"An easy party trick," Paddy said, making light of the act, for the old man did not need reminding that he was dealing with something beyond his ken - and humans were sometimes wont to mistake mere angelic intervention for the Hand of the Divine. "Can't have you tripping and breaking your neck."
He oozed over a guardrail to the ground level several feet below and indicated a gap where Templeton could wriggle through to join him.
"This used to be a water gate for the castle," he said, as Templeton eyed the gap uncertainly. "I usually come a different way, but it isn't exactly accessible to humans. Mind your step."
Saying nothing, though a little apprehension was starting to show on his face, Templeton maneuvered himself through the indicated gap and eased down onto the stony floor of the excavation beyond, wondering how he was going to get back up. But Paddy was already heading off down a low passageway leading back under the castle wall.
Following somewhat less confidently, for the walls were glowing now instead of the ironwork, Templeton concentrated on his footing and tried not to think too much. But when the passageway turned a corner, then narrowed and simply ended, after a dozen yards or so, he drew up in confusion. The gargoyle nearly rilled the end of the passageway, even hunkered down, and the old man could see nowhere to go.
"What now?" he asked, looking bewildered.
"Now you make your next demonstration of faith," Paddy replied. "As you've undoubtedly noticed, this doesn't seem to lead anywhere. Not very far on the other side of this wall, however, is another series of tunnels that very much lead somewhere. To get to them, however, I'll have to take you through solid rock. Fortunately, that isn't a problem."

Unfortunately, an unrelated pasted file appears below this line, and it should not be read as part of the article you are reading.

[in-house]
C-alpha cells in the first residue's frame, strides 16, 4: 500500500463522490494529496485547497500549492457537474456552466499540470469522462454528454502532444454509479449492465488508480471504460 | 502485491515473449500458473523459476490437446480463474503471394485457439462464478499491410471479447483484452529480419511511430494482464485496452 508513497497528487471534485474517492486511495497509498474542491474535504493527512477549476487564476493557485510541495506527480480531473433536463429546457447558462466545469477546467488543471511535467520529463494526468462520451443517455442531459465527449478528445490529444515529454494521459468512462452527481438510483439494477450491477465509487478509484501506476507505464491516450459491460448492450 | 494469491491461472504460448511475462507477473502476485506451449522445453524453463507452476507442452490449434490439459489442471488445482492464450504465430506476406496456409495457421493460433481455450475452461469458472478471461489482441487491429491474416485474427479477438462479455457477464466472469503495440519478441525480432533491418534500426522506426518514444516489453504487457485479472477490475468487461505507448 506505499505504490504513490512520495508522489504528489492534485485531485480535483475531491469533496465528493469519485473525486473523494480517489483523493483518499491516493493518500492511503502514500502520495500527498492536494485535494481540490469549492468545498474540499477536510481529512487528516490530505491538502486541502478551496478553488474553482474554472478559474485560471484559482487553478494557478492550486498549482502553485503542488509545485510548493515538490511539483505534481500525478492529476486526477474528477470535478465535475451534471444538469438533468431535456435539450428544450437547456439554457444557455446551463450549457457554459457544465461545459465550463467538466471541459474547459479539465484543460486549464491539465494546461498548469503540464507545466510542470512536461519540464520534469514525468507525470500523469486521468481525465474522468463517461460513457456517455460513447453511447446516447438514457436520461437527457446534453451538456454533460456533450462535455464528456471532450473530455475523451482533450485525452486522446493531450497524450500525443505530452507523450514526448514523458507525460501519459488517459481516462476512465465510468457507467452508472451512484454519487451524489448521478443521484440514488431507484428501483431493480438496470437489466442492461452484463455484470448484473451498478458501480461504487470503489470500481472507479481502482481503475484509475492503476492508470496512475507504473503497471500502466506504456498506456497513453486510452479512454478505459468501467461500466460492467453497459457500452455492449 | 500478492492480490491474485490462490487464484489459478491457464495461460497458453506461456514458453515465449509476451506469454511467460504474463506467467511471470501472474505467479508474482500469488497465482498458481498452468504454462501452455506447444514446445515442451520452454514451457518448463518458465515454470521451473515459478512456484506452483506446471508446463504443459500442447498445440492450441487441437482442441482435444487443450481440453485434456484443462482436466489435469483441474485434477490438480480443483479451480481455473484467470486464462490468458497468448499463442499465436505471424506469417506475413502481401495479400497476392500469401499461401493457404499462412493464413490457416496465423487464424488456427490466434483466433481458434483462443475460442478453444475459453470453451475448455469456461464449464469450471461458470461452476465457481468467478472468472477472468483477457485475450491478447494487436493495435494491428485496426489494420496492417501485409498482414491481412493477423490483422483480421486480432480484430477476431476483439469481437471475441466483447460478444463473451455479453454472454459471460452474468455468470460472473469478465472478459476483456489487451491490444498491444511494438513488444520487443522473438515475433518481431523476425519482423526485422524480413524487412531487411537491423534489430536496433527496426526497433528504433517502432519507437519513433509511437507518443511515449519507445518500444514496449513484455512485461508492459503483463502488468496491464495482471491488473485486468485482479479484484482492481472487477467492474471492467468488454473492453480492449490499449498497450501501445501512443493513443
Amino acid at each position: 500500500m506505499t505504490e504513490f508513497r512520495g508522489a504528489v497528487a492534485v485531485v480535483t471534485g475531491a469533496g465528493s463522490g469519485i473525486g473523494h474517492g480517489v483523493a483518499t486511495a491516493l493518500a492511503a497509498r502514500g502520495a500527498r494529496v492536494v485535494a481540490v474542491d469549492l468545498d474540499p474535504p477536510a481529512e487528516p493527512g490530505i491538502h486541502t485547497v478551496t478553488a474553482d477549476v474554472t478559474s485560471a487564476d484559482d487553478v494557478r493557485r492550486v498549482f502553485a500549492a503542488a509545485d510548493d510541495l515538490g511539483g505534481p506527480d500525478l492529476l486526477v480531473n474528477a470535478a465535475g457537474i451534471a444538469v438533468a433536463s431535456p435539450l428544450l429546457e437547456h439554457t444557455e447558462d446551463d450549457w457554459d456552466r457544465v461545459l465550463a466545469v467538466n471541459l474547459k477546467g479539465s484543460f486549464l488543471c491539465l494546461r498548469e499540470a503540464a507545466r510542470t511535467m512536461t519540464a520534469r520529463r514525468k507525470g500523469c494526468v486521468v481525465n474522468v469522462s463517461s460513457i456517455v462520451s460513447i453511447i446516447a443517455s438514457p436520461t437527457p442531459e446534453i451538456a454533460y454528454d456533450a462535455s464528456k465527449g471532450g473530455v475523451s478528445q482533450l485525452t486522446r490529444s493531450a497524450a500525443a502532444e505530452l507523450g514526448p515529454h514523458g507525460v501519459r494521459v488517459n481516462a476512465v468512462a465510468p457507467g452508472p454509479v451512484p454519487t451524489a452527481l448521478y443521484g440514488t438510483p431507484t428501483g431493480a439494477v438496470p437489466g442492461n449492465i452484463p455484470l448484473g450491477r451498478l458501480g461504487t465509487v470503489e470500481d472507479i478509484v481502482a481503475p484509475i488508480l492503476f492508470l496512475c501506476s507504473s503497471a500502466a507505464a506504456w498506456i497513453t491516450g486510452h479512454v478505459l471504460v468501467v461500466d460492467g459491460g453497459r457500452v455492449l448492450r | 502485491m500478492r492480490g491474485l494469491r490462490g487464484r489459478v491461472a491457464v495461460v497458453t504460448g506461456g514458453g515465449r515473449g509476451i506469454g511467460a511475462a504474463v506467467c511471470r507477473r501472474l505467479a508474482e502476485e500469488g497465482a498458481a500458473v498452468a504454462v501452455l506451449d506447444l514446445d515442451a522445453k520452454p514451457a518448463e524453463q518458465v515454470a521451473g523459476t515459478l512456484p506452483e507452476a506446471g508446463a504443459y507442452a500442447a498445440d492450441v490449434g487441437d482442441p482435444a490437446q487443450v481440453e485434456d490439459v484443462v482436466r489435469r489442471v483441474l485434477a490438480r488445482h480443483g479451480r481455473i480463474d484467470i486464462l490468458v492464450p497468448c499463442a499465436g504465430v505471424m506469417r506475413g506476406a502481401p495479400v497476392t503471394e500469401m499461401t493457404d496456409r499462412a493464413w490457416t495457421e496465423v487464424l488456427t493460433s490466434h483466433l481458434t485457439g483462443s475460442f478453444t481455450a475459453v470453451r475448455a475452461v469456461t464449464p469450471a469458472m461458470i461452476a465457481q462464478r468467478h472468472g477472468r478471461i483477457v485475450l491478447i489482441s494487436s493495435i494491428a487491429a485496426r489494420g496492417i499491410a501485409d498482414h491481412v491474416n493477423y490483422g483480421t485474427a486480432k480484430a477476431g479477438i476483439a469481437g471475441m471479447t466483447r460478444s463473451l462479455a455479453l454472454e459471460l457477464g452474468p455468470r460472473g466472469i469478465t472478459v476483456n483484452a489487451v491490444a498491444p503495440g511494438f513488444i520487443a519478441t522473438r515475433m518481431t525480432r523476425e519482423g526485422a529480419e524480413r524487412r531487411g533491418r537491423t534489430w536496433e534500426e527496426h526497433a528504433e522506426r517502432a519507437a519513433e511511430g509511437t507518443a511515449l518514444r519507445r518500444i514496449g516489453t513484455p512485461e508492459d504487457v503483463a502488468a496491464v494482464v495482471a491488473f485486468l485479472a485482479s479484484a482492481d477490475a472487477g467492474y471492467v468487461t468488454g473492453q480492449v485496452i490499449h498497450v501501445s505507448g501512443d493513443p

Templeton looked at the wall, mouth agape, then looked back at Paddy.
"You're going to take me through solid rock," he said. The statement was also a dubious question. Paddy only nodded his great gargoyle head.
Templeton drew a deep breath and let it out with a whoosh.
"Right. Okay, what do I have to do?"
"For a start, I'd suggest closing your eyes," Paddy replied, moving around behind Templeton. "Actually, I don't think you're going to mind this at all."
As he said it, he enfolded the old man in his gargoyle embrace, at the same time moving forward. Templeton momentarily sagged against his chest, suspended in contentment - and heaved a little sigh as Paddy gently released him on the other side of the wall, both astonished and quite blase regarding what had just been done to him. He blinked a few times as he opened his eyes, reorienting himself to his new surroundings, but a part of him simply put aside the wonder, aware that this was but another taste of wonders yet to come.
"You don't need light, do you?" he asked, glancing at Paddy.
"So, this is for me?" Templeton said, indicating the glowing walls.
Paddy gestured toward the corridor before them.